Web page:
By Edwin Madunagu
What, really, is happening in Nigeria? This is a simple question. But it is not that a complex or difficult question is being simplified for didactic reasons. No. The question is simple, direct and straight-forward, and I am putting it as it is: What, really is happening in Nigeria? Many of our compatriots are mistaking shadows for the real object; many others are even chasing the shadows. Many others, unfortunately and tragically, are deliberately promoting the confusion and benefiting from it. However, in attempting to answer the question you need not aspire to be as brief or concise as the question is. You may choose to begin with the general or the central picture and then proceed to the details and ancillaries; or you may start with the latter – that is, what immediately hits you as you begin to observe and contemplate- and then try to see their relationships or their common root or roots, if any. The caution here is: “Weep not, laugh not, but understand”.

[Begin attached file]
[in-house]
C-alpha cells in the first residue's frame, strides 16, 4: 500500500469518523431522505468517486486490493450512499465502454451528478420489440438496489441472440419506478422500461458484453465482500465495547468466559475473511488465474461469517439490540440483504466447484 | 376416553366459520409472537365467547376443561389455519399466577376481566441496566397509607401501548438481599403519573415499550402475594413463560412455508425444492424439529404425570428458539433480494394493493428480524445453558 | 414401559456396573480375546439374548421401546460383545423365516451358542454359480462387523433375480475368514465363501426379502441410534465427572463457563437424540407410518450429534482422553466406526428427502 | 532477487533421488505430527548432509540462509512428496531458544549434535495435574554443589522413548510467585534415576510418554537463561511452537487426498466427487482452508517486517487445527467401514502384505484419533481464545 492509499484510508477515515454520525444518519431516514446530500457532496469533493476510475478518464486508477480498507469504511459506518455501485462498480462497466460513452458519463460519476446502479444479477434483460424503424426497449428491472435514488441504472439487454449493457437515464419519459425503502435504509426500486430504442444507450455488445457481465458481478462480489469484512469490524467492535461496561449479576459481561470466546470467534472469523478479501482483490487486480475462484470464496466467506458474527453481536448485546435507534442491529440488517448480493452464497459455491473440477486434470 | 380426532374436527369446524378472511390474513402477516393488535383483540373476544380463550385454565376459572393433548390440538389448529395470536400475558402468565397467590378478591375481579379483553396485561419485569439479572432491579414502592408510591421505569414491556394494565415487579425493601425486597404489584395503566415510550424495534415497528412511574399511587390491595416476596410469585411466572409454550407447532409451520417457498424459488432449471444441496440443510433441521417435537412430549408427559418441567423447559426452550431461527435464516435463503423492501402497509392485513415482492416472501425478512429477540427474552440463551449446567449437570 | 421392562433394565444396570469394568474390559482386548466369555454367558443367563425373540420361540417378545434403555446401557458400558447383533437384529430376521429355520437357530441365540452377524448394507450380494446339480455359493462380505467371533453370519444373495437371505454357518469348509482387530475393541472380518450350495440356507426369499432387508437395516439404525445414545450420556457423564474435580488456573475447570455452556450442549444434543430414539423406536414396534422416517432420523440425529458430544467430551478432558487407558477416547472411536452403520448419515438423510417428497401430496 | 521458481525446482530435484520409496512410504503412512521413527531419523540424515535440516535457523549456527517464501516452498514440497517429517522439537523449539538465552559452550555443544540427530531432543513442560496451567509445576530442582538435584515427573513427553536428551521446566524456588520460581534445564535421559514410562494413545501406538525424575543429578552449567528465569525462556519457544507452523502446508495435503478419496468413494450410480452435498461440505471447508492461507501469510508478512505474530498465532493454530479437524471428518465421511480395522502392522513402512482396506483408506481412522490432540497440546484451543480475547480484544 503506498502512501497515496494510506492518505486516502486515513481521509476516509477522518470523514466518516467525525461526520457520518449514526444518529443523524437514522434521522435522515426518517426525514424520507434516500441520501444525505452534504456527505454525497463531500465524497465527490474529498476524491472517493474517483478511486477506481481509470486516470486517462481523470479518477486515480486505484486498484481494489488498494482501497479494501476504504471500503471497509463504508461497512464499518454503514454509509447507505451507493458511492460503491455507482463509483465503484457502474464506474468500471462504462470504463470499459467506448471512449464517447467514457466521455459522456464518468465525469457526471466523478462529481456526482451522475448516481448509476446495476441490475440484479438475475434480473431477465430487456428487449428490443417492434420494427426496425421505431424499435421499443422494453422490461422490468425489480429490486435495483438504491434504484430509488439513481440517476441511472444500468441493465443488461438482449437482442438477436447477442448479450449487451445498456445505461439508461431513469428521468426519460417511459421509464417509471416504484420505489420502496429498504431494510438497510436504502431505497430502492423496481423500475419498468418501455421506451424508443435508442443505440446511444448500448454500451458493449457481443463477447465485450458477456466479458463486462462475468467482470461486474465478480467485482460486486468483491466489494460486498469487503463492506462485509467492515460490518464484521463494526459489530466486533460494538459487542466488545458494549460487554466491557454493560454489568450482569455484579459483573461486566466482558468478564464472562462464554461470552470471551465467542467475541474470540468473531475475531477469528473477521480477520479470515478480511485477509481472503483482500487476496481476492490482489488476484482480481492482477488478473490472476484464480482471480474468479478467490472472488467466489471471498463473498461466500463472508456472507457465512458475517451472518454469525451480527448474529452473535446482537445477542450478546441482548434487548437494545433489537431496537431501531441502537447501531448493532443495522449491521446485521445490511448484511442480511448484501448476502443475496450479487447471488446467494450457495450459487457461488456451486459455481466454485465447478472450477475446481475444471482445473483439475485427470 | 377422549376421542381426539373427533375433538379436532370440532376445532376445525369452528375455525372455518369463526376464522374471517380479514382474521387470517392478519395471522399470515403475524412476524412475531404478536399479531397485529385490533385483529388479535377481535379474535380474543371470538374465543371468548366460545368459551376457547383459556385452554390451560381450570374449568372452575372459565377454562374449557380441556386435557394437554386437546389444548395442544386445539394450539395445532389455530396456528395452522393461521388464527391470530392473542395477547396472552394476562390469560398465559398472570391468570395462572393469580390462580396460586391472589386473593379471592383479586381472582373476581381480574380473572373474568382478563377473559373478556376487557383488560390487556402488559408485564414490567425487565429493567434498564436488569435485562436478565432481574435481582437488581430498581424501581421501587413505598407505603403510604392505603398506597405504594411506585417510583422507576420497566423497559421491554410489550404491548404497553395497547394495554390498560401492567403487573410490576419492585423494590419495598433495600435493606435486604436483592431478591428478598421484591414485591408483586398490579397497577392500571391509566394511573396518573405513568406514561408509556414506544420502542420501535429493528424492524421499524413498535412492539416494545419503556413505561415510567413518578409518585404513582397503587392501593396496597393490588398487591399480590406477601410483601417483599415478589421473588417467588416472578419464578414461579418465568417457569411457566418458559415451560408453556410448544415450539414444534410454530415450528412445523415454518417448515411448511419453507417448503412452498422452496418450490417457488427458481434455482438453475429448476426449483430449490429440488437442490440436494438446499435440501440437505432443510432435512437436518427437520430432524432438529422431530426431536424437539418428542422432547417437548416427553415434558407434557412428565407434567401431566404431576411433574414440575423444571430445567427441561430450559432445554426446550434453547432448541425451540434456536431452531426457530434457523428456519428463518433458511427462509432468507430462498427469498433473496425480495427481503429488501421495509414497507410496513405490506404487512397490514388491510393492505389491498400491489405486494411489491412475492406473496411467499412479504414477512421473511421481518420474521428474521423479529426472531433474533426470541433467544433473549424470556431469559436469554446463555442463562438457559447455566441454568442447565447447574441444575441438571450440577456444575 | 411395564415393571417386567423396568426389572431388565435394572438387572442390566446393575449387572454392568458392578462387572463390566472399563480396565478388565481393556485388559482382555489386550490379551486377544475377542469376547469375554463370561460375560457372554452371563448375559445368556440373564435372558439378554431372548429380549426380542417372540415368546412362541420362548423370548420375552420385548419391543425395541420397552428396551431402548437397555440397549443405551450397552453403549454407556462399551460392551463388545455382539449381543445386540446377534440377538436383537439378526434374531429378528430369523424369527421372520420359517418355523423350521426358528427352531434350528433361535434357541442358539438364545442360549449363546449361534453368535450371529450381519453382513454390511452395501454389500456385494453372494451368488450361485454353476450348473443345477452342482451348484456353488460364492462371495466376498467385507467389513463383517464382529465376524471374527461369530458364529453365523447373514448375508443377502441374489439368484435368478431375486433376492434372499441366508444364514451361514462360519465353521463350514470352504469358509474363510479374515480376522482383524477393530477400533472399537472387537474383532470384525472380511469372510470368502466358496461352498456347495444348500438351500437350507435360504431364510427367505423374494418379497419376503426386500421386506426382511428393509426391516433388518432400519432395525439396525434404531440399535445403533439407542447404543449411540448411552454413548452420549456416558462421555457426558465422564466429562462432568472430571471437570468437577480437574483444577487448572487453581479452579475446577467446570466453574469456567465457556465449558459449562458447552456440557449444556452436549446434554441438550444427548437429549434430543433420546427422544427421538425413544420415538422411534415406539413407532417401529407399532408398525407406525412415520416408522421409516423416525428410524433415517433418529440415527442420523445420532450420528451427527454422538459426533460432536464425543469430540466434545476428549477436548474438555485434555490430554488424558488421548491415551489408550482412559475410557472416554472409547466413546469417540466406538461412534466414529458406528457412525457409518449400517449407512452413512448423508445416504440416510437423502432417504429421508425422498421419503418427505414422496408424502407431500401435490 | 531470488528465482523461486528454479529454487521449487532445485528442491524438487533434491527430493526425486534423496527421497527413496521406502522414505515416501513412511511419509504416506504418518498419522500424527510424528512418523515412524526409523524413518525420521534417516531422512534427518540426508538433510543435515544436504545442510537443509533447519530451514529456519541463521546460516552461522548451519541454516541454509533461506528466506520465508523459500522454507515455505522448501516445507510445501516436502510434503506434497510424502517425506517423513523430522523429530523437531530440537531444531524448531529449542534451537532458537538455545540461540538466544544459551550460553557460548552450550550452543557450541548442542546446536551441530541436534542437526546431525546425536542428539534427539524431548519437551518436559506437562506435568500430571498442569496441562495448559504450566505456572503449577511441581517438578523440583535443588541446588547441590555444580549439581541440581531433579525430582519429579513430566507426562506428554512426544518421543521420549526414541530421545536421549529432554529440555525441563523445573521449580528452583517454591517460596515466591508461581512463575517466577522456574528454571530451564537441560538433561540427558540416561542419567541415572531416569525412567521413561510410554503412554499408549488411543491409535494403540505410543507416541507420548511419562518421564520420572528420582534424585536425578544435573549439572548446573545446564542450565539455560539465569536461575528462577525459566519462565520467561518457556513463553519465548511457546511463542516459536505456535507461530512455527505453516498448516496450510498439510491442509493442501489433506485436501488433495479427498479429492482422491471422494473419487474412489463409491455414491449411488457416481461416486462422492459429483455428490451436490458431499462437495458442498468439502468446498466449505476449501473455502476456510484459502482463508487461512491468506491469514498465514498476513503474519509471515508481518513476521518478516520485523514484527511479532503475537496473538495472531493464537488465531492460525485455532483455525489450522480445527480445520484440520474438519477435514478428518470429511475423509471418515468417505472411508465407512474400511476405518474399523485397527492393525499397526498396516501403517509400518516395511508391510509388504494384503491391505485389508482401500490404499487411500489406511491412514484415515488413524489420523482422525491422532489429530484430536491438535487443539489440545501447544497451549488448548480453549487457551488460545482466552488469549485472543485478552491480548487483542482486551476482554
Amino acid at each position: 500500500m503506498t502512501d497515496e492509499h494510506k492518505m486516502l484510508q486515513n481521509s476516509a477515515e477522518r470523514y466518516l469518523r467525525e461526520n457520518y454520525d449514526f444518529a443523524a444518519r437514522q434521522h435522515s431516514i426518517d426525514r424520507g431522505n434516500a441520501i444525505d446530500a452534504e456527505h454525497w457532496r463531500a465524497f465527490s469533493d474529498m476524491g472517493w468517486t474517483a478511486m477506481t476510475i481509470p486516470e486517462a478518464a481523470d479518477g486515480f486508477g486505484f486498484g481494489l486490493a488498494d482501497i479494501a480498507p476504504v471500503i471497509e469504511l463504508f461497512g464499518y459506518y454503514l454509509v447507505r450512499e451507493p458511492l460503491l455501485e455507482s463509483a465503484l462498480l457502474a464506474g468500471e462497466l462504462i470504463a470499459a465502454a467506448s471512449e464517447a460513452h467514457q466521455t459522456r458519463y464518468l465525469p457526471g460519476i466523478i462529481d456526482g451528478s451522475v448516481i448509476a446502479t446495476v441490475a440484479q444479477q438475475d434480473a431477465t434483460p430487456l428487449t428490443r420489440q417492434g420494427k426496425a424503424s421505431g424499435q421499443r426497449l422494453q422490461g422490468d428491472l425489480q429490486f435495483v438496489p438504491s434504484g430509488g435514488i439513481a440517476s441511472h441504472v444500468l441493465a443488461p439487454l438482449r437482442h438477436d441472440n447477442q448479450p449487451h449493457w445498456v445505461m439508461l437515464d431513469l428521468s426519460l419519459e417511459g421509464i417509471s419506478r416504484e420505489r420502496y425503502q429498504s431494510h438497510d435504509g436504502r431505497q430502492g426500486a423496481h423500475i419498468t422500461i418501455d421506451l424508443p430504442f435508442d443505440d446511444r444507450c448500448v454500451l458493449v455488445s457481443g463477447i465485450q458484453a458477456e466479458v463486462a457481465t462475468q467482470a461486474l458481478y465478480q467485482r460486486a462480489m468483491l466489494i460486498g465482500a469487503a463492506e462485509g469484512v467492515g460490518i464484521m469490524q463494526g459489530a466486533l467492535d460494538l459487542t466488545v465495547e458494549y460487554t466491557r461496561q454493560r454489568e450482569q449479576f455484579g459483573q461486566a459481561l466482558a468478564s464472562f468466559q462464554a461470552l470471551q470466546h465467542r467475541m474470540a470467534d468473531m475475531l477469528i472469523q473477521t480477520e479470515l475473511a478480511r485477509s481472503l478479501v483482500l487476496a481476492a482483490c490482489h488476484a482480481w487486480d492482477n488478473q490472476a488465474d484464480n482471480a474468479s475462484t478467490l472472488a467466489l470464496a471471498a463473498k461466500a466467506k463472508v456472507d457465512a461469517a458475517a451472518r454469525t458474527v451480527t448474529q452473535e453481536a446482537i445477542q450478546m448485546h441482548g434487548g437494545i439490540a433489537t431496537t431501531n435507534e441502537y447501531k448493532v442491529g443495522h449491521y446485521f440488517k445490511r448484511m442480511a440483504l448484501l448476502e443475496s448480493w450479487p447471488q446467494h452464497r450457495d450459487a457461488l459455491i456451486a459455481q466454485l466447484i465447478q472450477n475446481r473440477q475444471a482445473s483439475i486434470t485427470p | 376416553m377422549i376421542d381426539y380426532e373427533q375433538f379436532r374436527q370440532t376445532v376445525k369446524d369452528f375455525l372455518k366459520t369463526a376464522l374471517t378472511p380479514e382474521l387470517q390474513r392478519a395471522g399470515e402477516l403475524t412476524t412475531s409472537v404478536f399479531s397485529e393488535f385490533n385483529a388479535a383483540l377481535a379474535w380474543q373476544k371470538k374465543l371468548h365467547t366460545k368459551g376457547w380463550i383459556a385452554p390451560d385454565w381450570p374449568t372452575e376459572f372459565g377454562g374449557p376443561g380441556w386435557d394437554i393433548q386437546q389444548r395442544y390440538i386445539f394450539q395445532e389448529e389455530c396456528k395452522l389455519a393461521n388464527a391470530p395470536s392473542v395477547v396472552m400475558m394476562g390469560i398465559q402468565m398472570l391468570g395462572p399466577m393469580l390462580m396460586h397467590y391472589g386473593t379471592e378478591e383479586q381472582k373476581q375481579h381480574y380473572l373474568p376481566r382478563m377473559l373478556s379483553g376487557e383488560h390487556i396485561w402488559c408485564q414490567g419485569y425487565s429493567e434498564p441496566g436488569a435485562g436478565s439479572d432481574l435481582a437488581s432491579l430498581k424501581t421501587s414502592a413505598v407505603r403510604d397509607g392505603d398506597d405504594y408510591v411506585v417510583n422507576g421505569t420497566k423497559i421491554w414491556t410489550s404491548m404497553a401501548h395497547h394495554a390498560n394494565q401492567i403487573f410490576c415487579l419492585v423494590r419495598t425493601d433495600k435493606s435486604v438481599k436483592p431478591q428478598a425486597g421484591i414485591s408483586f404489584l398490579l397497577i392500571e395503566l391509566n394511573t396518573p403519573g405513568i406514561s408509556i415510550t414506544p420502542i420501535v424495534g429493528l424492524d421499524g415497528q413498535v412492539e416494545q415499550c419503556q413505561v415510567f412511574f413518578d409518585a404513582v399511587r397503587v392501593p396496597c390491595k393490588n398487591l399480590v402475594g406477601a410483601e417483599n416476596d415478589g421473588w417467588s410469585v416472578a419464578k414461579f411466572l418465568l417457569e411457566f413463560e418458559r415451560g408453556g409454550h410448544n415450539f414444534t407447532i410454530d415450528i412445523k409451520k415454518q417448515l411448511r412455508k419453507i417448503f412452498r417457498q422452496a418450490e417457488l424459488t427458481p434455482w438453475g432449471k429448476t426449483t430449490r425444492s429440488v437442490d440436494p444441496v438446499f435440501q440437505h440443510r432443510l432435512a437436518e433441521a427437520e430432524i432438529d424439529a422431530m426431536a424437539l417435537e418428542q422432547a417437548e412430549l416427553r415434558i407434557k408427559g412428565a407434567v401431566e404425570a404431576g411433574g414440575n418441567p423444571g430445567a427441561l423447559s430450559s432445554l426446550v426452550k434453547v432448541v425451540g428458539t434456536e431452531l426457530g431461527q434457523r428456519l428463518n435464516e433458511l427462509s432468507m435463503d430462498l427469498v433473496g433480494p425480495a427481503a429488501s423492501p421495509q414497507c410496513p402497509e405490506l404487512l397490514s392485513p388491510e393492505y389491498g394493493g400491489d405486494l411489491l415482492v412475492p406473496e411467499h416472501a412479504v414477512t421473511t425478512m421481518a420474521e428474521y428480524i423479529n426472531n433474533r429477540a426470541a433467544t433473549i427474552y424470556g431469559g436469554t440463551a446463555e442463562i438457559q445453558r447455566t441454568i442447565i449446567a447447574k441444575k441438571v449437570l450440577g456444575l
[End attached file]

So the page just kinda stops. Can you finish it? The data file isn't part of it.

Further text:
If I choose to start with the general or central picture this is partly became I have been contemplating this question for a long time and partly because I wish to avoid a tragedy I read in a book a long time ago. Two hunters set out on a joint, hunting expedition in a thick forest. Let us call them Hunter A and Hunter B. Suddenly Hunter A alerted his mate, Hunter B: “See an elephant there!”. He pointed and his mate looked. “Yes”, Hunter B answered, “I have seen the legs”. “I am not talking about the legs, see the main body”, said Hunter A, becoming agitated. “Oh yes, I have now seen the tail”, said Hunter B. To cut a long story short, the two hunters were still arguing on which part of the elephant could be seen when the huge animal saw them. You may imagine what happened: the two hunters were attacked and consumed by the elephant.